Bad Intervention Ideas: Iran Edition
Recently, a reporter on C-SPAN’s Newsmakers asked Senator Carl Levin if supposedly limited military actions, such as a naval blockade or no-fly zone would be effective U.S. policy options for dealing with – wait for it – Iran. The reporter asking the question described these as “military options that don’t immediately require the use of force,” and Levin replied that they could be effective measures for the U.S., Israel, and other countries to explore, although he claimed that sanctions might have a similar effect.
Now, this may be blowing a throwaway question on a C-SPAN program out of proportion, but the ease and casual assumptions behind the exchange were disturbing. To run things down quickly, both a naval blockade and imposition of a no-fly zone over a country’s sovereign airspace are acts of war. Trying to distinguish these military actions from the employment of force is worse than hair-splitting, it avoids the fact that these actions will invite serious risk to American soldiers, sailors, marines, and airmen (as well as civilians, intelligence personnel and diplomats) and U.S. national interests.
A naval blockade against Iran would be an act of war. Furthermore, it would invite a major conflict in the Strait of Hormuz. One of the primary incentives for Iran not to attempt to close the Straits is that Iran needs to export and acquire revenue too. However, if Iran’s ports are being rendered inaccessible under the guns of the USN and partner forces, Iran will have little to lose by conducting retaliatory attacks against the blockading fleets with its various regular and irregular area-denial assets, or conducting attacks on Arab ports and U.S. military facilities in the region. Naval warfare is still war, and Iran already demonstrated during the late-’80s Tanker War that it is willing to defend the Gulf from a U.S. naval force. Iranian naval capabilities had to be fought and defeated, their government did not simply capitulate at the sight of the U.S. Navy, even as the country was facing a massive and frustrating land war with Iraq.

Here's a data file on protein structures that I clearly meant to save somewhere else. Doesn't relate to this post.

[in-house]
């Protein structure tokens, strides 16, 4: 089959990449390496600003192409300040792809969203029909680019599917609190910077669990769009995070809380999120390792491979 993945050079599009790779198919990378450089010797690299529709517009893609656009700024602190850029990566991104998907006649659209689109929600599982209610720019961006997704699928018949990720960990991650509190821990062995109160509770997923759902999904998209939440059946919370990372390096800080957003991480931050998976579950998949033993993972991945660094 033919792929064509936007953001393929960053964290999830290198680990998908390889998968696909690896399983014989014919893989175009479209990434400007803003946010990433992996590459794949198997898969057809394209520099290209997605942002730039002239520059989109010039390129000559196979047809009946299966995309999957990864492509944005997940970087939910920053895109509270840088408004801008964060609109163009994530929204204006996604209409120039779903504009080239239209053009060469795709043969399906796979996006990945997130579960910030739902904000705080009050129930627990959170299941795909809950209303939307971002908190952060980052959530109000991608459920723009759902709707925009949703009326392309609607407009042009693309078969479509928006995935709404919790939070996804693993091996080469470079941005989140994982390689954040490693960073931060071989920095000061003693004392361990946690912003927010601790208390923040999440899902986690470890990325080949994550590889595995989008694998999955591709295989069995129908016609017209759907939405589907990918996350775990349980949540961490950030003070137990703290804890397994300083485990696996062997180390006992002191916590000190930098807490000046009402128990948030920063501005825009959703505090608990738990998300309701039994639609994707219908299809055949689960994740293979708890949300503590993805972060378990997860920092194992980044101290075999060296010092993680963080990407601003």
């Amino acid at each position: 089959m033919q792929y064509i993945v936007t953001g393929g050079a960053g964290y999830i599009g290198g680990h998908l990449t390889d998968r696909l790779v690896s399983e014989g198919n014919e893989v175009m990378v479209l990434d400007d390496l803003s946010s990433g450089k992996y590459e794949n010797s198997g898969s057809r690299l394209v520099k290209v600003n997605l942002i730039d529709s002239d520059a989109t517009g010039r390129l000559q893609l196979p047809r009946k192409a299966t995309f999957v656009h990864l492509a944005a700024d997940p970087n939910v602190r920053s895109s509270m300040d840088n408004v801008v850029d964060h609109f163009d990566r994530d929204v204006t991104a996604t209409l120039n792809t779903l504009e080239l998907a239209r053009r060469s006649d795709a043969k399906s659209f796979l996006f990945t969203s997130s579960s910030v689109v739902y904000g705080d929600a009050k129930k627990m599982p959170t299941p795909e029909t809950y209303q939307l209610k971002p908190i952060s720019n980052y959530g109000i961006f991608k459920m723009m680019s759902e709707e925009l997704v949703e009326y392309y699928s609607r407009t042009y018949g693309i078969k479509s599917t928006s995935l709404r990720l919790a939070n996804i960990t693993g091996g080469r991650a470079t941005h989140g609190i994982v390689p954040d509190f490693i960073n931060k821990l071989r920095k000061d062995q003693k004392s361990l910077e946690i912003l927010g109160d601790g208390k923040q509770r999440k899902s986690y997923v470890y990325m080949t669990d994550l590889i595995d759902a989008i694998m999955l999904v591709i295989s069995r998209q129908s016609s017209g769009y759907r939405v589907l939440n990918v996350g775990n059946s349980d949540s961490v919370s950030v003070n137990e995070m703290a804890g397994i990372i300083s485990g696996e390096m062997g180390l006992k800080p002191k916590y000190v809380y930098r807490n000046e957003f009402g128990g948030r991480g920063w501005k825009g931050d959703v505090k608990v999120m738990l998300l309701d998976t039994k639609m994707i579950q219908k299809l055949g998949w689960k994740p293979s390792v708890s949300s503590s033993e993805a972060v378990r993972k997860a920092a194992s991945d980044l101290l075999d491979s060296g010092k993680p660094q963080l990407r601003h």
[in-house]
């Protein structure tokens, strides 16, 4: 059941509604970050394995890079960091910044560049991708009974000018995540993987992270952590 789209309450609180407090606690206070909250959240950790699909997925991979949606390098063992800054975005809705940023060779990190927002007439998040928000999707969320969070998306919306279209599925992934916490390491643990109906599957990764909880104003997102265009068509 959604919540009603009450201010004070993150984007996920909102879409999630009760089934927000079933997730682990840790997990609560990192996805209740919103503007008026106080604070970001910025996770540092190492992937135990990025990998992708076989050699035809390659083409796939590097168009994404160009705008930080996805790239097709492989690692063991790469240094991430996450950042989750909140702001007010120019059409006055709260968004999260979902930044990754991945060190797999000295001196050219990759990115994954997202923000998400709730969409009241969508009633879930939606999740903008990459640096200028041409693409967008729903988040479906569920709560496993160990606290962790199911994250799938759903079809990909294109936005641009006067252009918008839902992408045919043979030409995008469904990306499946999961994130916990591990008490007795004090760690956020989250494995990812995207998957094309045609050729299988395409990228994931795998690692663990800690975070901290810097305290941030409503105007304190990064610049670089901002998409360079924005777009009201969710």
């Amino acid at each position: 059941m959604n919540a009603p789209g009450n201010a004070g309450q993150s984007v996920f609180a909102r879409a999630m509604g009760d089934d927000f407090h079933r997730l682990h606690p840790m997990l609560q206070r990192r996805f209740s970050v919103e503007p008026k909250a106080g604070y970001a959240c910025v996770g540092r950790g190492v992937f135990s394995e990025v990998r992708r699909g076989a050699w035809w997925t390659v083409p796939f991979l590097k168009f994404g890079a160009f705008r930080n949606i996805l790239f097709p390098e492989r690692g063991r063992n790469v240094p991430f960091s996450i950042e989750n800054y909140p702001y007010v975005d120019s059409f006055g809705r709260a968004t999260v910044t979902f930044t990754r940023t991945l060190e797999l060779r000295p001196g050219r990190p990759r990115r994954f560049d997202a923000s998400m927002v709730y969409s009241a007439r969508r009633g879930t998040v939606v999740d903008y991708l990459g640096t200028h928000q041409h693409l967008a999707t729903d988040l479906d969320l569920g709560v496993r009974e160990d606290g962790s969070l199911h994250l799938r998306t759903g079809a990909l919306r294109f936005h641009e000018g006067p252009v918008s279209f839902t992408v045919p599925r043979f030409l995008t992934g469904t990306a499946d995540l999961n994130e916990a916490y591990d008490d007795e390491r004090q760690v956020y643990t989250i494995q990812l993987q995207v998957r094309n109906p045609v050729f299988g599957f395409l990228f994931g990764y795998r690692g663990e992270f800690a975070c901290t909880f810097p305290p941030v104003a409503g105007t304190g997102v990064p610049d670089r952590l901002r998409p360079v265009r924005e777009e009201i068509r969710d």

Quarantine had a positive effect during the Cuban Missile Crisis because it threatened the logistical lifeline between the Soviet Union and its actual deployed nuclear delivery systems in Cuba, not because it was a mere show of strength. The aim of a military action cannot be mere toughness, and if strategic sell of a naval blockade is that it weakens the Iranian economy, it is hard to see blockade as anything but a more dangerous and costly variation on sanctions.
As for a no-fly zone, has such a term really become such a buzzword that functions as a cure all even for Iran, a major regional power? Let’s be clear – an attempt to impose a no-fly zone against Iran involves achieving air superiority over a country the size of Alaska. This means an enormous number of combat aircraft to achieve satisfactory sortie generation ratios, and even more when one considers Iran has massive and widely dispersed networks of air defense that the U.S. would need to neutralize before it could seriously entertain a solid system of combat air patrol over the country. As with naval blockades, trying to deny a country the use of its own sovereign airspace is absolutely an act of war, and it would require force. The actual strategic logic of such a campaign in Iran is even less logical than that of a naval blockade. A no-fly zone would start a war for the sake of acting tough, without seriously undermining the Iranian regime’s option for broadening the conflict or employing alternative means of coercion.
One of the unfortunate consequences of the policy debate surrounding the way of warfare has been a bizarre fixation on military options, involving employing force to overthrow an enemy’s will, that are some how not war. Dissatisfied – rightfully so – with the outcomes of U.S. wars involving the overthrow of regimes and the occupation of their territories, the shift to a more maritime and aerial approach has somehow given rise to the idea that since these wars don’t involve U.S. personnel on the ground, they’re not really war. When you stop calling things what they are, you impede the ability to have informed and meaningful discussions about them. The consequences of the “time-limited, scope-limited military action” euphemisms is that policymakers have all sorts of new options but a distorted and understated appreciation of the consequences of these options. Libya was an affordable mistake which stemmed from this thinking. Going onto Iran with the same sort of mindset would almost certainly not be.